Kevin, M.D - I don't know how Kevin has the time but I am very thankful. With up to 15 posts a day I can be finding new blogs every week, and better resourses for medical news. His time and effort is much appreciated so I thought I'd give him a mention on my world class blog ;)

Some may ask why I've done this. Is it because if I continue down this road they'll be my consultant bosses :P? Or is it because they put time and effort into writing detailed and descriptive blogs that should be praised for their work? There are other blogs I would like to praise but do not have the time or space. These are the ones that truely catch my eye and hope always will.

Monday, 11 February 2008

Sunshine Radio

My Local MP supporting the radio!!!

Decided to join a new volunteer project a few weeks ago and looked for something different. I finally choose a project at my local hospital which evolves working on the in-house radio station (Sunshine Radio). Tonight was my first go, and I absolutely enjoyed it.

It was only for two hours but I got to talk to patients and get a few song requests, then head back to the studio and announce them over the radio. It was great and by the end of the evening I was having a real laugh. We played a few radio games and I got to meet the team.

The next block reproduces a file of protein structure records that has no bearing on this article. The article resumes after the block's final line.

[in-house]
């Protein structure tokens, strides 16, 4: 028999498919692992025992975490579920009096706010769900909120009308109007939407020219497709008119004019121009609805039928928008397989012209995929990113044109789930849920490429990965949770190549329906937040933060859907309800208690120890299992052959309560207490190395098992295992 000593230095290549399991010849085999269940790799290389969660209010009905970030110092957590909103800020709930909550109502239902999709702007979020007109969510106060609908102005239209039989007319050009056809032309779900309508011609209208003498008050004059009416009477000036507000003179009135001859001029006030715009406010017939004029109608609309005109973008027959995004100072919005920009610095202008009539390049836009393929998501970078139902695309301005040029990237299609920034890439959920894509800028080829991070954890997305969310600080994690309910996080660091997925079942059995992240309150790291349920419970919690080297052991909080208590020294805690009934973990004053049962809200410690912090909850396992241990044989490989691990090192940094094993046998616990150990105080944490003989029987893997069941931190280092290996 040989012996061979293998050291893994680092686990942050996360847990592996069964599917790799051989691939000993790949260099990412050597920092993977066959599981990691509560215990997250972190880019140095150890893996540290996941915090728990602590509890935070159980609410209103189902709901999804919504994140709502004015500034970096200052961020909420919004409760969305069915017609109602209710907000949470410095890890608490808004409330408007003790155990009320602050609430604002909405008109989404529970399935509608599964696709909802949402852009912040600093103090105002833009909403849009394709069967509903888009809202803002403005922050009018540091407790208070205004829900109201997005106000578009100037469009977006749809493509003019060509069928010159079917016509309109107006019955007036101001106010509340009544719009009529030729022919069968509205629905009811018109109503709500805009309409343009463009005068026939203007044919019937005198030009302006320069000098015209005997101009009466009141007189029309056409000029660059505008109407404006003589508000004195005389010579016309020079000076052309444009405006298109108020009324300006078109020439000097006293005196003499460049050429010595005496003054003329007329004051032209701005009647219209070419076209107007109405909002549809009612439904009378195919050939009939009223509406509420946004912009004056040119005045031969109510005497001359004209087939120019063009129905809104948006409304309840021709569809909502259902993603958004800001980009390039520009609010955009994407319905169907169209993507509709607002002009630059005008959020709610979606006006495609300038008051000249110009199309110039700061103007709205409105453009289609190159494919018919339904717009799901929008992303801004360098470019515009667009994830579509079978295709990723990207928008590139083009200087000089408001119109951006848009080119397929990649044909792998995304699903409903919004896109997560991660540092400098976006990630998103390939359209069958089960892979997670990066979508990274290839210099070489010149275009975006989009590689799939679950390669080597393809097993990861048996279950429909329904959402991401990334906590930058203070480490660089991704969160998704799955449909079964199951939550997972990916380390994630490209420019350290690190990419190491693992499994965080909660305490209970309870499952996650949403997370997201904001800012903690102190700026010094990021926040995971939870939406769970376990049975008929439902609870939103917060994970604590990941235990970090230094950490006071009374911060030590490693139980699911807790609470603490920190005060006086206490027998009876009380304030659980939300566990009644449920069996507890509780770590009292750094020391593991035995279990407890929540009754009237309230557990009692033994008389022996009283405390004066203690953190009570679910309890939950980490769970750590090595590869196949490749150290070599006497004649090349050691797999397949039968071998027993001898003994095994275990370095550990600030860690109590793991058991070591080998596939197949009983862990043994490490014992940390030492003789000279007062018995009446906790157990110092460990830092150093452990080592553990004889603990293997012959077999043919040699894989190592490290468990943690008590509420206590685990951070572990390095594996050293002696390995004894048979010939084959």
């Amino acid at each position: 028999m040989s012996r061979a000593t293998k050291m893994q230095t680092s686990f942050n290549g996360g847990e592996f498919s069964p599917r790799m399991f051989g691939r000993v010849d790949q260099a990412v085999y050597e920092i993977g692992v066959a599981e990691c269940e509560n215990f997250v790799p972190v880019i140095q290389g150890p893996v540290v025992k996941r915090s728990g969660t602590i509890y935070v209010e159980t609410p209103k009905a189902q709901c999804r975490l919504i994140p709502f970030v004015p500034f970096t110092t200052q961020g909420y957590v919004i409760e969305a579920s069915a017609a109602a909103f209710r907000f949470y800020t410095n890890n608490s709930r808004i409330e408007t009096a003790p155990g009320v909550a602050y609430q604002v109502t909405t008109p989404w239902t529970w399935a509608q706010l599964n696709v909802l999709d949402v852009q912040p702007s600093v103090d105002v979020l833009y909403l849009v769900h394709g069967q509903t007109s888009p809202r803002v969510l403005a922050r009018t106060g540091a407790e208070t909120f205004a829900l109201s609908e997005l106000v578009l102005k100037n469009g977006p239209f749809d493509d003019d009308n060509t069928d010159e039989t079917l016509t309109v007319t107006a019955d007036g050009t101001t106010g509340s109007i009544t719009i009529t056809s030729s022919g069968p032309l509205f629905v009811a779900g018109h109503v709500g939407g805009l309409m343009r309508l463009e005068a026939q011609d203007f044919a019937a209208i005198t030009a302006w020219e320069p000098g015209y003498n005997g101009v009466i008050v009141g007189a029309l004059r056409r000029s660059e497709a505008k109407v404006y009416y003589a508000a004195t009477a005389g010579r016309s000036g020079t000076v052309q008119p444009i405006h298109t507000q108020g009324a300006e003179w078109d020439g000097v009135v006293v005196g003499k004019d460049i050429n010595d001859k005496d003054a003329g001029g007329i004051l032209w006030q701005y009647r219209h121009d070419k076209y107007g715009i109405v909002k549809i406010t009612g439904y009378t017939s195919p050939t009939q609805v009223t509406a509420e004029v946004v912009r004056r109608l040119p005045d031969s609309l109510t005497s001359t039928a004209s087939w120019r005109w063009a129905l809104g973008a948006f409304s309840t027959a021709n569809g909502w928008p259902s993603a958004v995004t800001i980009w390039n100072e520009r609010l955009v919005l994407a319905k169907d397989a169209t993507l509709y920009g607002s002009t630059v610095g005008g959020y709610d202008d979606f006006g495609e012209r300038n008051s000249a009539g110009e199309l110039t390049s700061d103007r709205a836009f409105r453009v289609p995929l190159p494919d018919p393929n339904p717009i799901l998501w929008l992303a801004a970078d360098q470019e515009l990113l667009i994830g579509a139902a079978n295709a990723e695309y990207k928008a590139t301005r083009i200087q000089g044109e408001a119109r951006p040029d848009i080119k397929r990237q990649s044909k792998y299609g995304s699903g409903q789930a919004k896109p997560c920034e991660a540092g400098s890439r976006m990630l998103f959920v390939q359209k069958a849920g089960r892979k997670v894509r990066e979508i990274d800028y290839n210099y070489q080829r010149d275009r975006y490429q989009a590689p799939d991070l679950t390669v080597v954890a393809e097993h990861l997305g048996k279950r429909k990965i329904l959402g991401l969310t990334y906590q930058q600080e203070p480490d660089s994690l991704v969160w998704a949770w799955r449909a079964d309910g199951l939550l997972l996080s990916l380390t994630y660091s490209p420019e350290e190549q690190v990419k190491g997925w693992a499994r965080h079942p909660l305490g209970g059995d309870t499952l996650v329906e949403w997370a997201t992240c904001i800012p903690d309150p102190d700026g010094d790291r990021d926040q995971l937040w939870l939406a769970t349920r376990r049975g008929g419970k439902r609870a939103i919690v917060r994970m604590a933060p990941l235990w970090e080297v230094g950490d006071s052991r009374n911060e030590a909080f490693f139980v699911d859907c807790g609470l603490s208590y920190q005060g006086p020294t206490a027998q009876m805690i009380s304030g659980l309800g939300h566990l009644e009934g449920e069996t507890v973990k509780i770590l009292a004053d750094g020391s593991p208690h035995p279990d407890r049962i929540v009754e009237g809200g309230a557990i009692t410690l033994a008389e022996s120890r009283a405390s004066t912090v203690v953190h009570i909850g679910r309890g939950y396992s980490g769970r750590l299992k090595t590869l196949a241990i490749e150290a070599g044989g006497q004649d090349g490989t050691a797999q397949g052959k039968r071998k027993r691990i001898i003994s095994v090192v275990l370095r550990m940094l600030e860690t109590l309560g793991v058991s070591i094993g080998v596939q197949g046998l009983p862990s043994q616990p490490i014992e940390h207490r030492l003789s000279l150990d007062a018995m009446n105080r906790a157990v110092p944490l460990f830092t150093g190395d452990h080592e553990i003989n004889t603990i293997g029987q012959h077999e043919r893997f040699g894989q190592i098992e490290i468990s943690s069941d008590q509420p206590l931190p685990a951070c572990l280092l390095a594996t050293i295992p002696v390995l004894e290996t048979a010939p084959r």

I'm looking forward to next Monday now!!!

Sunday, 10 February 2008

As application time draws ever nearer, I've been deciding on the four uni's I want to visit for open days. Unfortunately that list is not made yet and I have several choices.
  • Barts - I don't no why but I have been drawn to this med school for a long time. Maybe it's the admission forum? Maybe it's Harry from unprotected text? or maybe it's because their student union webste seems more inviting and entertaining than others I've come across. I know it's silly but I'm going to be spending possibly 6 years in the same place, so everything counts. I usually go with my gut
  • Cardiff - Simply because lack or low levels of PBL (use I know barts is lovin' it) and it's far enough away from home to be uni but close enough to pop back for weekends and money ;)
  • Leeds - Apparently it's good...
  • St. Georges - love London, want to go to uni there if I can...
  • Manchester - love the team, love the city, would like to love the uni
  • Peninsula - went to Exeter with Aim Higher, had a blast, loved everything about the uni and want to find out.
I'm swaying towards Barts, Cardiff, Leeds and Manchester but who knows.

I'm going to be paying more attention to blogs by people in the above uni's. Will be commenting more and sending email's so watch out.

Why Be a Doctor over a Nurse?